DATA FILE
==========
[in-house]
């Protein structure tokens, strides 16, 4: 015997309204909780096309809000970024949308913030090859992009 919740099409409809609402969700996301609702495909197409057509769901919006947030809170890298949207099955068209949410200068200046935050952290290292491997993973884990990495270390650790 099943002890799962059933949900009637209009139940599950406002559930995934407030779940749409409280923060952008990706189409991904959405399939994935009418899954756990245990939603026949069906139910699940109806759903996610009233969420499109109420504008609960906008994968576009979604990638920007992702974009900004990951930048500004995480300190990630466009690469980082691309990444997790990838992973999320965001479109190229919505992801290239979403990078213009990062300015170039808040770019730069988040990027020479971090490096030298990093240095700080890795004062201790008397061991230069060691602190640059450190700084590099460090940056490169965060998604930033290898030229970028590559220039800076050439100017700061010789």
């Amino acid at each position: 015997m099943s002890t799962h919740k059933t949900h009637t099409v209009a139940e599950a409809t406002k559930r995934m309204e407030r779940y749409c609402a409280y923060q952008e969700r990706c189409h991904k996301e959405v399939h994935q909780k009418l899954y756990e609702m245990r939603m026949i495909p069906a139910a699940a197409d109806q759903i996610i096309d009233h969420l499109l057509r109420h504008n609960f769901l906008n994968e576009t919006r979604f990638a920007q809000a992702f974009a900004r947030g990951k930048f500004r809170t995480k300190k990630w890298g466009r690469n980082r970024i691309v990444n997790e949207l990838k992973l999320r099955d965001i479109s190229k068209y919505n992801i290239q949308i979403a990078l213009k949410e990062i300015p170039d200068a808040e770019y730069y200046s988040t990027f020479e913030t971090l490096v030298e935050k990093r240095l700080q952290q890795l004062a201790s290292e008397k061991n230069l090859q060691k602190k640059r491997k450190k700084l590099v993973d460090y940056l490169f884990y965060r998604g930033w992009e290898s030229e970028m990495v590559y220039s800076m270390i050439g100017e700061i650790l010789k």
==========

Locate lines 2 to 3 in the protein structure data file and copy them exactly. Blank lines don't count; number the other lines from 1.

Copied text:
């Protein structure tokens, strides 16, 4: 015997309204909780096309809000970024949308913030090859992009 919740099409409809609402969700996301609702495909197409057509769901919006947030809170890298949207099955068209949410200068200046935050952290290292491997993973884990990495270390650790 099943002890799962059933949900009637209009139940599950406002559930995934407030779940749409409280923060952008990706189409991904959405399939994935009418899954756990245990939603026949069906139910699940109806759903996610009233969420499109109420504008609960906008994968576009979604990638920007992702974009900004990951930048500004995480300190990630466009690469980082691309990444997790990838992973999320965001479109190229919505992801290239979403990078213009990062300015170039808040770019730069988040990027020479971090490096030298990093240095700080890795004062201790008397061991230069060691602190640059450190700084590099460090940056490169965060998604930033290898030229970028590559220039800076050439100017700061010789």
């Amino acid at each position: 015997m099943s002890t799962h919740k059933t949900h009637t099409v209009a139940e599950a409809t406002k559930r995934m309204e407030r779940y749409c609402a409280y923060q952008e969700r990706c189409h991904k996301e959405v399939h994935q909780k009418l899954y756990e609702m245990r939603m026949i495909p069906a139910a699940a197409d109806q759903i996610i096309d009233h969420l499109l057509r109420h504008n609960f769901l906008n994968e576009t919006r979604f990638a920007q809000a992702f974009a900004r947030g990951k930048f500004r809170t995480k300190k990630w890298g466009r690469n980082r970024i691309v990444n997790e949207l990838k992973l999320r099955d965001i479109s190229k068209y919505n992801i290239q949308i979403a990078l213009k949410e990062i300015p170039d200068a808040e770019y730069y200046s988040t990027f020479e913030t971090l490096v030298e935050k990093r240095l700080q952290q890795l004062a201790s290292e008397k061991n230069l090859q060691k602190k640059r491997k450190k700084l590099v993973d460090y940056l490169f884990y965060r998604g930033w992009e290898s030229e970028m990495v590559y220039s800076m270390i050439g100017e700061i650790l010789k």